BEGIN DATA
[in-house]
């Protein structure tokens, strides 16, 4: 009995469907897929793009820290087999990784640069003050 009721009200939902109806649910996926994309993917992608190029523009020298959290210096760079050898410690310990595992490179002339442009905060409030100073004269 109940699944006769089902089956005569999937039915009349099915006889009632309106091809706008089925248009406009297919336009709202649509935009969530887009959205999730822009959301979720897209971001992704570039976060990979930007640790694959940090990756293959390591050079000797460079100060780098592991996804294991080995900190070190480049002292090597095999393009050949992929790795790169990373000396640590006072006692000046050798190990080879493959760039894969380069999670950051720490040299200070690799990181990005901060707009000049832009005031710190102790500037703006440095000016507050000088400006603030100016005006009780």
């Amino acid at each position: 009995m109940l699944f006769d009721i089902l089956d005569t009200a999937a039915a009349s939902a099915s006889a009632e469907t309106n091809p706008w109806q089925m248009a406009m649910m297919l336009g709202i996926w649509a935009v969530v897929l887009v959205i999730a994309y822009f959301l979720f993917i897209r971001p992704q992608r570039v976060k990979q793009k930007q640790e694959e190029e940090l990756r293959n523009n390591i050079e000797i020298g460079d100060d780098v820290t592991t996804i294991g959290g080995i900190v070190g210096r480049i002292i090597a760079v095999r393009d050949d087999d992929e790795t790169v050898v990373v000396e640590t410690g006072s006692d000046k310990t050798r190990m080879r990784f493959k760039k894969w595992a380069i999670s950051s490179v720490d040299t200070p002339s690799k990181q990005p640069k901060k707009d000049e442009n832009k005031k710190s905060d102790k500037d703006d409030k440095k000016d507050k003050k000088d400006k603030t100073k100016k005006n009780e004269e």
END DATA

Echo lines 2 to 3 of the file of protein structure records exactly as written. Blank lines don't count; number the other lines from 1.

């Protein structure tokens, strides 16, 4: 009995469907897929793009820290087999990784640069003050 009721009200939902109806649910996926994309993917992608190029523009020298959290210096760079050898410690310990595992490179002339442009905060409030100073004269 109940699944006769089902089956005569999937039915009349099915006889009632309106091809706008089925248009406009297919336009709202649509935009969530887009959205999730822009959301979720897209971001992704570039976060990979930007640790694959940090990756293959390591050079000797460079100060780098592991996804294991080995900190070190480049002292090597095999393009050949992929790795790169990373000396640590006072006692000046050798190990080879493959760039894969380069999670950051720490040299200070690799990181990005901060707009000049832009005031710190102790500037703006440095000016507050000088400006603030100016005006009780």
């Amino acid at each position: 009995m109940l699944f006769d009721i089902l089956d005569t009200a999937a039915a009349s939902a099915s006889a009632e469907t309106n091809p706008w109806q089925m248009a406009m649910m297919l336009g709202i996926w649509a935009v969530v897929l887009v959205i999730a994309y822009f959301l979720f993917i897209r971001p992704q992608r570039v976060k990979q793009k930007q640790e694959e190029e940090l990756r293959n523009n390591i050079e000797i020298g460079d100060d780098v820290t592991t996804i294991g959290g080995i900190v070190g210096r480049i002292i090597a760079v095999r393009d050949d087999d992929e790795t790169v050898v990373v000396e640590t410690g006072s006692d000046k310990t050798r190990m080879r990784f493959k760039k894969w595992a380069i999670s950051s490179v720490d040299t200070p002339s690799k990181q990005p640069k901060k707009d000049e442009n832009k005031k710190s905060d102790k500037d703006d409030k440095k000016d507050k003050k000088d400006k603030t100073k100016k005006n009780e004269e």